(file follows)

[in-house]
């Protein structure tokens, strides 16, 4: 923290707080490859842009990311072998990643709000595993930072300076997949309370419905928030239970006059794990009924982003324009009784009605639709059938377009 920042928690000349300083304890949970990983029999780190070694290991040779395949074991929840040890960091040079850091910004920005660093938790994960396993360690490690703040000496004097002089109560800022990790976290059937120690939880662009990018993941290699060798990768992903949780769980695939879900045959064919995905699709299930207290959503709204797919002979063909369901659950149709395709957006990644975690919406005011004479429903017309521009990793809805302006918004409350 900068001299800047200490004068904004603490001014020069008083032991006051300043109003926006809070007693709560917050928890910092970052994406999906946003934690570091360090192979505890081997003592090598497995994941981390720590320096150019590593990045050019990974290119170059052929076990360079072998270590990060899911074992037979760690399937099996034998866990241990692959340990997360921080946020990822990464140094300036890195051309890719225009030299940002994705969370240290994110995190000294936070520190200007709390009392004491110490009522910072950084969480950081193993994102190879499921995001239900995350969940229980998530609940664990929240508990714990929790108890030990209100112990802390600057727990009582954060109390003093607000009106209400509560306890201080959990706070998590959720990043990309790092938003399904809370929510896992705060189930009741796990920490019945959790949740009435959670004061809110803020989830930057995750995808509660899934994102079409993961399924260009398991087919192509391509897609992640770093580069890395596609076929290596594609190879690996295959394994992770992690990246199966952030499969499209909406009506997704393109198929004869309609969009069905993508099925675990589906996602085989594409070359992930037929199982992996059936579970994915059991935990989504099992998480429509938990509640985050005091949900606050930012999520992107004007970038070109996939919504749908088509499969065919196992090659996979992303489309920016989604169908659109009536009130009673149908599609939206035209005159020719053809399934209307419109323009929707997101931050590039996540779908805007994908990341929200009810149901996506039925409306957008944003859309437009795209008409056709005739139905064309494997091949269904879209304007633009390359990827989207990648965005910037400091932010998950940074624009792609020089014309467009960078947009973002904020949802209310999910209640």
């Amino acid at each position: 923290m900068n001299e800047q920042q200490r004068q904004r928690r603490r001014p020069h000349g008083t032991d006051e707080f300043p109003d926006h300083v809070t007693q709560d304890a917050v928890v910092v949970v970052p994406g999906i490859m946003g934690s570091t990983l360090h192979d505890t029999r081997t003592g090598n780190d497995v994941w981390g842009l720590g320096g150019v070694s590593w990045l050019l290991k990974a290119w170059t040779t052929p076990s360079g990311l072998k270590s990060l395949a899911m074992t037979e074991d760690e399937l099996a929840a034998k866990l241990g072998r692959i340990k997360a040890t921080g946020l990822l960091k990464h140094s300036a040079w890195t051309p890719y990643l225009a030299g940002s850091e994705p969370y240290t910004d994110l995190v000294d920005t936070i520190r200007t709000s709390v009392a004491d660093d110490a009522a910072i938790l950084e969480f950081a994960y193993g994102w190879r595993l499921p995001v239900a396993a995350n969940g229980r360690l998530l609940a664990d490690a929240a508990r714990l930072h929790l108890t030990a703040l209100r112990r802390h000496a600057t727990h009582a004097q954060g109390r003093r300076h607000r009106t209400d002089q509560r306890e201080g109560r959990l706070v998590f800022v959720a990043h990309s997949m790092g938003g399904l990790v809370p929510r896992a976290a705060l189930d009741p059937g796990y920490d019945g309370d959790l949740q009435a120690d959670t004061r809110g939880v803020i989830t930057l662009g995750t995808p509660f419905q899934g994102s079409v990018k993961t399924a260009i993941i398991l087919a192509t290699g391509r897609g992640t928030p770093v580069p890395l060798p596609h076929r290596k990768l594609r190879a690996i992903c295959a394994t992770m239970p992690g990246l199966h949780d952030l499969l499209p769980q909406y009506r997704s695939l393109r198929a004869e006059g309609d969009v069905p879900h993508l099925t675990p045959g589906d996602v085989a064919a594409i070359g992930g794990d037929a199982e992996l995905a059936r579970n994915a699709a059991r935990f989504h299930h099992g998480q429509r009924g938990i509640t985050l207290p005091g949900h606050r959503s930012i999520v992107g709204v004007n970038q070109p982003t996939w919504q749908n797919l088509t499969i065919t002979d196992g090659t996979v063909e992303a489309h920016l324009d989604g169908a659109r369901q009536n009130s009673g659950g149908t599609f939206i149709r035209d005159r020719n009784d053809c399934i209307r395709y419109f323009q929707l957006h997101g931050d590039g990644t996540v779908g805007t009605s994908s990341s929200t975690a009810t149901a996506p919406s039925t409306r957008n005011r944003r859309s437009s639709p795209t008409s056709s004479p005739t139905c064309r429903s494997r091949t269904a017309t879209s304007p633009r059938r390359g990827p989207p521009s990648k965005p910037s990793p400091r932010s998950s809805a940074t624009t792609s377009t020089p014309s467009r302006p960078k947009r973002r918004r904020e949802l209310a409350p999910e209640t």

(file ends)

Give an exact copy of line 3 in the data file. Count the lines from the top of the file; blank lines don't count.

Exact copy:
């Amino acid at each position: 923290m900068n001299e800047q920042q200490r004068q904004r928690r603490r001014p020069h000349g008083t032991d006051e707080f300043p109003d926006h300083v809070t007693q709560d304890a917050v928890v910092v949970v970052p994406g999906i490859m946003g934690s570091t990983l360090h192979d505890t029999r081997t003592g090598n780190d497995v994941w981390g842009l720590g320096g150019v070694s590593w990045l050019l290991k990974a290119w170059t040779t052929p076990s360079g990311l072998k270590s990060l395949a899911m074992t037979e074991d760690e399937l099996a929840a034998k866990l241990g072998r692959i340990k997360a040890t921080g946020l990822l960091k990464h140094s300036a040079w890195t051309p890719y990643l225009a030299g940002s850091e994705p969370y240290t910004d994110l995190v000294d920005t936070i520190r200007t709000s709390v009392a004491d660093d110490a009522a910072i938790l950084e969480f950081a994960y193993g994102w190879r595993l499921p995001v239900a396993a995350n969940g229980r360690l998530l609940a664990d490690a929240a508990r714990l930072h929790l108890t030990a703040l209100r112990r802390h000496a600057t727990h009582a004097q954060g109390r003093r300076h607000r009106t209400d002089q509560r306890e201080g109560r959990l706070v998590f800022v959720a990043h990309s997949m790092g938003g399904l990790v809370p929510r896992a976290a705060l189930d009741p059937g796990y920490d019945g309370d959790l949740q009435a120690d959670t004061r809110g939880v803020i989830t930057l662009g995750t995808p509660f419905q899934g994102s079409v990018k993961t399924a260009i993941i398991l087919a192509t290699g391509r897609g992640t928030p770093v580069p890395l060798p596609h076929r290596k990768l594609r190879a690996i992903c295959a394994t992770m239970p992690g990246l199966h949780d952030l499969l499209p769980q909406y009506r997704s695939l393109r198929a004869e006059g309609d969009v069905p879900h993508l099925t675990p045959g589906d996602v085989a064919a594409i070359g992930g794990d037929a199982e992996l995905a059936r579970n994915a699709a059991r935990f989504h299930h099992g998480q429509r009924g938990i509640t985050l207290p005091g949900h606050r959503s930012i999520v992107g709204v004007n970038q070109p982003t996939w919504q749908n797919l088509t499969i065919t002979d196992g090659t996979v063909e992303a489309h920016l324009d989604g169908a659109r369901q009536n009130s009673g659950g149908t599609f939206i149709r035209d005159r020719n009784d053809c399934i209307r395709y419109f323009q929707l957006h997101g931050d590039g990644t996540v779908g805007t009605s994908s990341s929200t975690a009810t149901a996506p919406s039925t409306r957008n005011r944003r859309s437009s639709p795209t008409s056709s004479p005739t139905c064309r429903s494997r091949t269904a017309t879209s304007p633009r059938r390359g990827p989207p521009s990648k965005p910037s990793p400091r932010s998950s809805a940074t624009t792609s377009t020089p014309s467009r302006p960078k947009r973002r918004r904020e949802l209310a409350p999910e209640t």